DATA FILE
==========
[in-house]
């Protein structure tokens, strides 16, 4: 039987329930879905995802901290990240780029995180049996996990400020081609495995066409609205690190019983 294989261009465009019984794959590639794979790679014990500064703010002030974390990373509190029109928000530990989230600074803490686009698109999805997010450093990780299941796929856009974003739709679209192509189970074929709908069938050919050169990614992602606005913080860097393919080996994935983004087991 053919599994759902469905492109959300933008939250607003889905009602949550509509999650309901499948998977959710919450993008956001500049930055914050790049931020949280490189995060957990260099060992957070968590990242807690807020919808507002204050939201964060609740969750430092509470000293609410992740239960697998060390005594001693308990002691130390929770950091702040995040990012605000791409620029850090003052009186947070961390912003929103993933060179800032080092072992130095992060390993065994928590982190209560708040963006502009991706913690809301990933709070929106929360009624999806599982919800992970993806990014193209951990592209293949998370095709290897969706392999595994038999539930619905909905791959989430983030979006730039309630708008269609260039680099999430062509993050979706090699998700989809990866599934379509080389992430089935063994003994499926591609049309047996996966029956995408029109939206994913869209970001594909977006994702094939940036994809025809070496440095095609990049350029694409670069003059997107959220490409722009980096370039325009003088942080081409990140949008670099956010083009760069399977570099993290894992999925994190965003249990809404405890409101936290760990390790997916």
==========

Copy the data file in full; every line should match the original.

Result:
[in-house]
């Protein structure tokens, strides 16, 4: 039987329930879905995802901290990240780029995180049996996990400020081609495995066409609205690190019983 294989261009465009019984794959590639794979790679014990500064703010002030974390990373509190029109928000530990989230600074803490686009698109999805997010450093990780299941796929856009974003739709679209192509189970074929709908069938050919050169990614992602606005913080860097393919080996994935983004087991 053919599994759902469905492109959300933008939250607003889905009602949550509509999650309901499948998977959710919450993008956001500049930055914050790049931020949280490189995060957990260099060992957070968590990242807690807020919808507002204050939201964060609740969750430092509470000293609410992740239960697998060390005594001693308990002691130390929770950091702040995040990012605000791409620029850090003052009186947070961390912003929103993933060179800032080092072992130095992060390993065994928590982190209560708040963006502009991706913690809301990933709070929106929360009624999806599982919800992970993806990014193209951990592209293949998370095709290897969706392999595994038999539930619905909905791959989430983030979006730039309630708008269609260039680099999430062509993050979706090699998700989809990866599934379509080389992430089935063994003994499926591609049309047996996966029956995408029109939206994913869209970001594909977006994702094939940036994809025809070496440095095609990049350029694409670069003059997107959220490409722009980096370039325009003088942080081409990140949008670099956010083009760069399977570099993290894992999925994190965003249990809404405890409101936290760990390790997916």